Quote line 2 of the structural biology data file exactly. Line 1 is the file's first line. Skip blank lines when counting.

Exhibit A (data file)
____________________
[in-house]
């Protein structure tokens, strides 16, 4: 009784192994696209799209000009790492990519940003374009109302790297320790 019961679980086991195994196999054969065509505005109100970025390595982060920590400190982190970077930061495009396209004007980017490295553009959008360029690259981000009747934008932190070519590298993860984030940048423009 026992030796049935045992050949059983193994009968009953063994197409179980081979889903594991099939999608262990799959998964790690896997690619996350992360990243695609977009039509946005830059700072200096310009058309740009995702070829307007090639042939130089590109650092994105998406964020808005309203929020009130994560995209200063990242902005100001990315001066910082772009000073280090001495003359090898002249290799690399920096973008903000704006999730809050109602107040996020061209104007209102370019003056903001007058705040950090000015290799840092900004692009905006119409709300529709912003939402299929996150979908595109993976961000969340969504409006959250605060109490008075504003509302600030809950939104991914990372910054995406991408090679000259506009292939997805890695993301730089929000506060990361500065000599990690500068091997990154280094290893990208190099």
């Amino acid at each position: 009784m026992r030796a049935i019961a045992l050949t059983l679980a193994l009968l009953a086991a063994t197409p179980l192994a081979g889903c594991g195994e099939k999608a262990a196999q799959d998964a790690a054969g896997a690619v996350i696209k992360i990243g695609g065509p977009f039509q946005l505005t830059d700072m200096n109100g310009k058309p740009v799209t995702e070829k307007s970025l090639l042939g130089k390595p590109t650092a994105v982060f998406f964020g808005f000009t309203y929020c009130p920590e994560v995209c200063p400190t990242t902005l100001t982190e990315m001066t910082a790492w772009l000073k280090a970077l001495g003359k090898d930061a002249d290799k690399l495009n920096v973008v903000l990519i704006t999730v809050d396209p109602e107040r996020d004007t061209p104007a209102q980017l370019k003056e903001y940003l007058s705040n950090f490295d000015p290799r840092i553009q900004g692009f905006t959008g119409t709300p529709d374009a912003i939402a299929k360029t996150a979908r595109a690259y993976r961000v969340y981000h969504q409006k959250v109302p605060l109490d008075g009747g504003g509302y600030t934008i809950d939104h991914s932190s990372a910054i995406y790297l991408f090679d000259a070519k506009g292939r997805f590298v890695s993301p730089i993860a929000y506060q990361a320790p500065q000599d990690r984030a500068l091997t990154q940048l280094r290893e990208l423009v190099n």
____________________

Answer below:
């Protein structure tokens, strides 16, 4: 009784192994696209799209000009790492990519940003374009109302790297320790 019961679980086991195994196999054969065509505005109100970025390595982060920590400190982190970077930061495009396209004007980017490295553009959008360029690259981000009747934008932190070519590298993860984030940048423009 026992030796049935045992050949059983193994009968009953063994197409179980081979889903594991099939999608262990799959998964790690896997690619996350992360990243695609977009039509946005830059700072200096310009058309740009995702070829307007090639042939130089590109650092994105998406964020808005309203929020009130994560995209200063990242902005100001990315001066910082772009000073280090001495003359090898002249290799690399920096973008903000704006999730809050109602107040996020061209104007209102370019003056903001007058705040950090000015290799840092900004692009905006119409709300529709912003939402299929996150979908595109993976961000969340969504409006959250605060109490008075504003509302600030809950939104991914990372910054995406991408090679000259506009292939997805890695993301730089929000506060990361500065000599990690500068091997990154280094290893990208190099």